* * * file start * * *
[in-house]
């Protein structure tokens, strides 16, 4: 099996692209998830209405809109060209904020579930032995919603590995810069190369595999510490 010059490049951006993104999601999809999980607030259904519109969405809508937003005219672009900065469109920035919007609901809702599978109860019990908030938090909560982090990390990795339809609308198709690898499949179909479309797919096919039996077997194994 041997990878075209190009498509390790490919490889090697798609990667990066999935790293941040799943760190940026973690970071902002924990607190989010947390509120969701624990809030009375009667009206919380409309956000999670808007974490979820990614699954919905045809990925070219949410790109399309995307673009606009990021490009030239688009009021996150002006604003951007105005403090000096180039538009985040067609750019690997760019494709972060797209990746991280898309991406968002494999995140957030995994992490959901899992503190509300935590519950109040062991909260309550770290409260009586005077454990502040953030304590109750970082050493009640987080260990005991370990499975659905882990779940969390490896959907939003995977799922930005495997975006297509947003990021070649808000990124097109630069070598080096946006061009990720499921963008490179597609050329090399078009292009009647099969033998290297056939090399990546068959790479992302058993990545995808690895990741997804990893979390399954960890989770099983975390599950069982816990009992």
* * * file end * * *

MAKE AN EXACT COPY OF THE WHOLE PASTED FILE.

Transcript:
[in-house]
């Protein structure tokens, strides 16, 4: 099996692209998830209405809109060209904020579930032995919603590995810069190369595999510490 010059490049951006993104999601999809999980607030259904519109969405809508937003005219672009900065469109920035919007609901809702599978109860019990908030938090909560982090990390990795339809609308198709690898499949179909479309797919096919039996077997194994 041997990878075209190009498509390790490919490889090697798609990667990066999935790293941040799943760190940026973690970071902002924990607190989010947390509120969701624990809030009375009667009206919380409309956000999670808007974490979820990614699954919905045809990925070219949410790109399309995307673009606009990021490009030239688009009021996150002006604003951007105005403090000096180039538009985040067609750019690997760019494709972060797209990746991280898309991406968002494999995140957030995994992490959901899992503190509300935590519950109040062991909260309550770290409260009586005077454990502040953030304590109750970082050493009640987080260990005991370990499975659905882990779940969390490896959907939003995977799922930005495997975006297509947003990021070649808000990124097109630069070598080096946006061009990720499921963008490179597609050329090399078009292009009647099969033998290297056939090399990546068959790479992302058993990545995808690895990741997804990893979390399954960890989770099983975390599950069982816990009992």